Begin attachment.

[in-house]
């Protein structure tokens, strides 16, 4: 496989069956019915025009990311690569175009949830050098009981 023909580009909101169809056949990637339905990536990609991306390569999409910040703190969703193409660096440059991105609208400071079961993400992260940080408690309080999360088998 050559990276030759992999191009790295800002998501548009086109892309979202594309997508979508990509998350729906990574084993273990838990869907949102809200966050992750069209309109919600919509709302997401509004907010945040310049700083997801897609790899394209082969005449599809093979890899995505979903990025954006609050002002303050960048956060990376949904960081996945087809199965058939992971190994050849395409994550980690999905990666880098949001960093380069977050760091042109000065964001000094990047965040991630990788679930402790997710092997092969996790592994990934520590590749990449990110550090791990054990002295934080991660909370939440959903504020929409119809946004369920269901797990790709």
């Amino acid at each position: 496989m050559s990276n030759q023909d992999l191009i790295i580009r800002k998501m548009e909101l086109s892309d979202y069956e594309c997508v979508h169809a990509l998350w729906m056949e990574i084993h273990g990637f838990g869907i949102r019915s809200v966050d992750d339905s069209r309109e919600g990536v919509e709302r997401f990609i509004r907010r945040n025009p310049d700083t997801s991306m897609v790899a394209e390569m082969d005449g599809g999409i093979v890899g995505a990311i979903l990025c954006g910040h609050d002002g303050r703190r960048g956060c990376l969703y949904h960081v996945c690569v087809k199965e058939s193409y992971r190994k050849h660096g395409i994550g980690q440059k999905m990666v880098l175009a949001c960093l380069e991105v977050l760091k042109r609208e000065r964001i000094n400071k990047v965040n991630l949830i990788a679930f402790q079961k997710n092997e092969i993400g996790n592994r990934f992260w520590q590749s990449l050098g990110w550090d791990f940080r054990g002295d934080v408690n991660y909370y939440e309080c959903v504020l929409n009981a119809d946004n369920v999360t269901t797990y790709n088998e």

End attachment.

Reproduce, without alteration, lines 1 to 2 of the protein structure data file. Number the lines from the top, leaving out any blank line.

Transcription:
[in-house]
């Protein structure tokens, strides 16, 4: 496989069956019915025009990311690569175009949830050098009981 023909580009909101169809056949990637339905990536990609991306390569999409910040703190969703193409660096440059991105609208400071079961993400992260940080408690309080999360088998 050559990276030759992999191009790295800002998501548009086109892309979202594309997508979508990509998350729906990574084993273990838990869907949102809200966050992750069209309109919600919509709302997401509004907010945040310049700083997801897609790899394209082969005449599809093979890899995505979903990025954006609050002002303050960048956060990376949904960081996945087809199965058939992971190994050849395409994550980690999905990666880098949001960093380069977050760091042109000065964001000094990047965040991630990788679930402790997710092997092969996790592994990934520590590749990449990110550090791990054990002295934080991660909370939440959903504020929409119809946004369920269901797990790709």